Access Issues Dominate HIV Biomedical Prevention Summit

Biomedical HIV Prevention Summit

The Biomedical HIV Prevention Summit in New Orleans last December was promoted as an opportunity to "learn how to put together comprehensive biomedical HIV plans to end AIDS." From the opening plenary and throughout the conference, however, most of the presentations focused on addressing structural and access issues that prevent people from obtaining pre-exposure prophylaxis (PrEP) and other HIV prevention resources they need.

In Summit workshops and plenaries, heated conversations focused on key factors that undermine efforts to get HIV prevention services to those at greatest need -- including a lack of public transportation and stable housing, a lack of community-based HIV education and testing services, and people's inability to take time off from work to access services. These structural barriers collide with the heavy stigmatization in many hard-hit communities that perpetuates their silence and inaction on HIV.

Megan Cannon of the Houston Health Department kicked off the opening plenary with an overview of what HIV prevention looks like in Texas, and she discussed the lack of access to health services -- a primary issue for PrEP access and information. One out of four Texans have no health insurance, making it the "most uninsured state in the U.S.," she said. According to estimates, nearly one million people in Texas do not have health coverage because the state hasn't expanded Medicaid under the Affordable Care Act. In addition to the lack of health coverage that would make PrEP more available, the Texas state legislature allocates no resources for HIV prevention to the Houston city health department or the Harris county health department. Given the lack of state resources for funding prevention services in the state, Cannon noted, "Almost no one is on PrEP or has even heard of it."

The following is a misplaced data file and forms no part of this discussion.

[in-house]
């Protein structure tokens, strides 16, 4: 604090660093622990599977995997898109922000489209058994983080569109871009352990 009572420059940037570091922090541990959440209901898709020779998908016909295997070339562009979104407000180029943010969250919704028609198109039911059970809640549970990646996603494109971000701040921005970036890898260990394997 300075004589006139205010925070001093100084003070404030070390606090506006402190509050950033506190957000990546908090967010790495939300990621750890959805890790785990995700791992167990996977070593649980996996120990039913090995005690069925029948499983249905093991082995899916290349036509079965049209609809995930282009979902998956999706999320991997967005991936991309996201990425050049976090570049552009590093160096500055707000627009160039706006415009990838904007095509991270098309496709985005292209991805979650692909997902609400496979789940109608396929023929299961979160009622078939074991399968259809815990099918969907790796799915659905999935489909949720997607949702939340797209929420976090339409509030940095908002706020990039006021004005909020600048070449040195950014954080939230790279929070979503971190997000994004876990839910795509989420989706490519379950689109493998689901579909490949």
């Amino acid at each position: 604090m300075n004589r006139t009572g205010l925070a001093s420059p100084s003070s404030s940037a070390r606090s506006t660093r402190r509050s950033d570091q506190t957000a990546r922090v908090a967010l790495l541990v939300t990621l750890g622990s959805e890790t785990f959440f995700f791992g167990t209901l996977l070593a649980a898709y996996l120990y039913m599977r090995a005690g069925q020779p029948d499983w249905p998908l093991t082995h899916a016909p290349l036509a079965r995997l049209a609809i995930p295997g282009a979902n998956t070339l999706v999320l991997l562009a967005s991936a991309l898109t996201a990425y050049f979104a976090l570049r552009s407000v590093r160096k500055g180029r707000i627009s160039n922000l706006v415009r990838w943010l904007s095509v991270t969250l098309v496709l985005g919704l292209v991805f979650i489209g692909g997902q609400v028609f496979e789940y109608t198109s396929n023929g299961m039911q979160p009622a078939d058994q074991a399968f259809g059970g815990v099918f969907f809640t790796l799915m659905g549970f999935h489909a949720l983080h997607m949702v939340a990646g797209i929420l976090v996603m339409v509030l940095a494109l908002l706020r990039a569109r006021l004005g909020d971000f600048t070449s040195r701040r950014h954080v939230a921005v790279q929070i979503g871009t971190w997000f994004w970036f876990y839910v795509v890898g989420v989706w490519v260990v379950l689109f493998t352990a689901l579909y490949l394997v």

Related: How to Keep Your HIV Prevention Meds Despite Insurance Obstacles

Texas' dilemma, while extreme, is common in many parts of the South, where information about PrEP is needed most. In Jackson, Mississippi, a third of the people coming to the University Medical Center for HIV testing services have never heard of PrEP, according to Leandro Mena, M.D., M.P.H., director of the Center for HIV/AIDS Research, Education and Policy, Myrlie Evers-Williams Institute for the Elimination of Health Disparities at Mississippi University Medical Center. Thirty-nine percent of men who have sex with men (MSM) in Jackson are HIV positive, the highest rate among MSM in any city in the nation. Latesha Elopre, M.D., M.S.P.H., assistant professor of medicine at the University of Alabama, is studying attitudes about HIV and PrEP among the MSM they serve. One participant, she reported, told her that "no one in our family or community ever talks about HIV even though we all know people who have it or died from it."

The stigmatization of HIV is well documented, but with the advent of PrEP, stigma also exists for people who are using PrEP where notions of "safe sex" are still tied to condoms and physical barrier methods, and not biomedical prevention. Like women using birth control pills, people using PrEP can be accused of being sexually reckless. People express stigma in complex ways, and it is especially powerful in resource-poor communities where social acceptance may be the key to one's survival. At the Summit, a growing consensus about addressing stigma, education, and access issues emerged together with the need to tailor all strategies to local needs.